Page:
Developing selection indexes & estimation of genetic parameters for traits of economic importance in dairy cattle under once-a-day milking : a thesis presented in partial fulfillment of the requirements for the degree of Doctor of Philosophy in Animal Science, Institute of Veterinary, Animal Biomedical Sciences, Massey University, Palmerston North, New Zealand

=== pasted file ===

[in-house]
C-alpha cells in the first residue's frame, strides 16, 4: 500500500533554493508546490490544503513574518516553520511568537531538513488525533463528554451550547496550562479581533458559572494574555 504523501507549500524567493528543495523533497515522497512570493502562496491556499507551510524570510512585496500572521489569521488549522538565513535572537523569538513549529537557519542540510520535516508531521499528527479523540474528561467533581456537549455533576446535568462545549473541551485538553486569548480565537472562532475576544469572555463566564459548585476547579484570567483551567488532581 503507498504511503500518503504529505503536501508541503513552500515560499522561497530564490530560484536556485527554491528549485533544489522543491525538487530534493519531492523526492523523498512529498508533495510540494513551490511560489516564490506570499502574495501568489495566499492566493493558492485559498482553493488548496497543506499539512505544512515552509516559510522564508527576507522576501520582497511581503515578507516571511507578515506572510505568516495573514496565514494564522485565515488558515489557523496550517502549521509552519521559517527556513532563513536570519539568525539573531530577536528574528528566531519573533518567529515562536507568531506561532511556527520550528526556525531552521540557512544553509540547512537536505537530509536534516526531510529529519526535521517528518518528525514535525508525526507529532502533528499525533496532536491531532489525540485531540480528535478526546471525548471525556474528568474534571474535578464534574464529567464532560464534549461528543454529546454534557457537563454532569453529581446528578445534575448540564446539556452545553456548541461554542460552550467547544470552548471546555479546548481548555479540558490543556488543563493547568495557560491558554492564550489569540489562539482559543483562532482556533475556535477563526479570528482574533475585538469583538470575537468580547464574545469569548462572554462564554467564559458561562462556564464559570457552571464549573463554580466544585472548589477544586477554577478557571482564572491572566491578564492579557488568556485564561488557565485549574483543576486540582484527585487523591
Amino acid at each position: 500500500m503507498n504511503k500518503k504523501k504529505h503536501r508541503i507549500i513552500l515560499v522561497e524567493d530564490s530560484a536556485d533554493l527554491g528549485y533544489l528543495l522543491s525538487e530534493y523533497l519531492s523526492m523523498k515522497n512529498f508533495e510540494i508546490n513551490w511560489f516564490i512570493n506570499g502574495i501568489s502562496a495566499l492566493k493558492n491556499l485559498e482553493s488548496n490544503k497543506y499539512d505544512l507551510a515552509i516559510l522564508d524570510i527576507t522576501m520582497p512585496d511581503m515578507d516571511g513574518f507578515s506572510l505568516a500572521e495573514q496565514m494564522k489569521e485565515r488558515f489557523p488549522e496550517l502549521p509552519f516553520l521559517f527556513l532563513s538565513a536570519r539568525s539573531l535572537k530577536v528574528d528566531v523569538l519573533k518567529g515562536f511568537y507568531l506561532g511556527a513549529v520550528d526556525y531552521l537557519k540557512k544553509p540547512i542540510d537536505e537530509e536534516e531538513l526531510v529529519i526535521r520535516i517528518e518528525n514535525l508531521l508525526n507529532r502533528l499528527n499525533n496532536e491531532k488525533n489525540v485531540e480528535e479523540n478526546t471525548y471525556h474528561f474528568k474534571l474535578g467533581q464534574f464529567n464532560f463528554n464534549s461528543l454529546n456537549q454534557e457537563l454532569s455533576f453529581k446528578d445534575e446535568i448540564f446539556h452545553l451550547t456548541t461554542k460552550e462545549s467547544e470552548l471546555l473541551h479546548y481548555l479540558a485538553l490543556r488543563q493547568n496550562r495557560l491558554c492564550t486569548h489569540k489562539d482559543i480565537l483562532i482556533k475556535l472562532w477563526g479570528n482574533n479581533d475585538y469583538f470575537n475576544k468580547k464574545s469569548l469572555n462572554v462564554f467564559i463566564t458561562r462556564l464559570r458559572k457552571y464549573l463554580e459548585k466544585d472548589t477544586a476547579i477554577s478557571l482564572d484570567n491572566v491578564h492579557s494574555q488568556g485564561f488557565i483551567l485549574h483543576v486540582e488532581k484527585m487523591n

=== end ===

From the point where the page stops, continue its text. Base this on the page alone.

In New Zealand, about 5% of dairy herds are milked once-a-day (OAD). The cows are inseminated using sires from the twice-a-day milking system (TAD) evaluated on breeding worth (BW) or an OAD selection index. Testing for sire-by-milking frequency (MF) interaction (S×MF) could reveal if developing an OAD-specific selection scheme is justified. In this thesis production records were analysed from herds milked OAD and an equivalent TAD population provided by Livestock Improvement Corporation. Across MF, heritabilities (h2) and genetic correlations were similar for milk yields (h2: 0.21-0.36), although they tended to be greater in TAD. Genetic correlations were 0.35-0.40 between milk and fat yields, 0.85 between milk and protein yields and 0.54-0.60 between fat and protein yields. Observed rank correlation between OAD and TAD EBVs of the sires were moderate to high for milk yields, being greater in Jersey (J) (0.74-0.84) sires compared to Holstein-Friesian (F) and F×J crossbred (0.55-0.77) sires. Those values were greater than their critical values of the expected correlations (5th percentile), indicating that S×MF was not significant. Data from a university herd indicated that J cows were more efficient at production of milk solids (MS; fat + protein) per 100 kg of live weight than F or F×J cows milked OAD. In comparison, data from commercial herds milked either OAD or TAD indicated that F cows milked OAD had 19%-25% lower milk yields, whilst the reduction in yields from F×J and J cows was around 15%-19%. Breed effects (F-J) were lower on OAD compared to TAD systems, but heterosis effects were similar across MF (4.1%-7.6%). Under a progeny testing selection scheme for herds milked OAD, estimated genetic gains ranged from 3.3 to 3.7 kg/year for MS. Nevertheless, genetic gain resulting from the selection of bulls generated in TAD systems and dedicated to OAD herds would results in a similar increase compared with a separate scheme (only 11%-13% less of MS), indicating that there is little advantage in the implementation of a separate selection scheme. The main conclusion was that the S×MF interaction was not significant and farmers operating under OAD milking achieve similar genetic gain using sires from the TAD milking selection scheme but ranked on an OAD-selection index.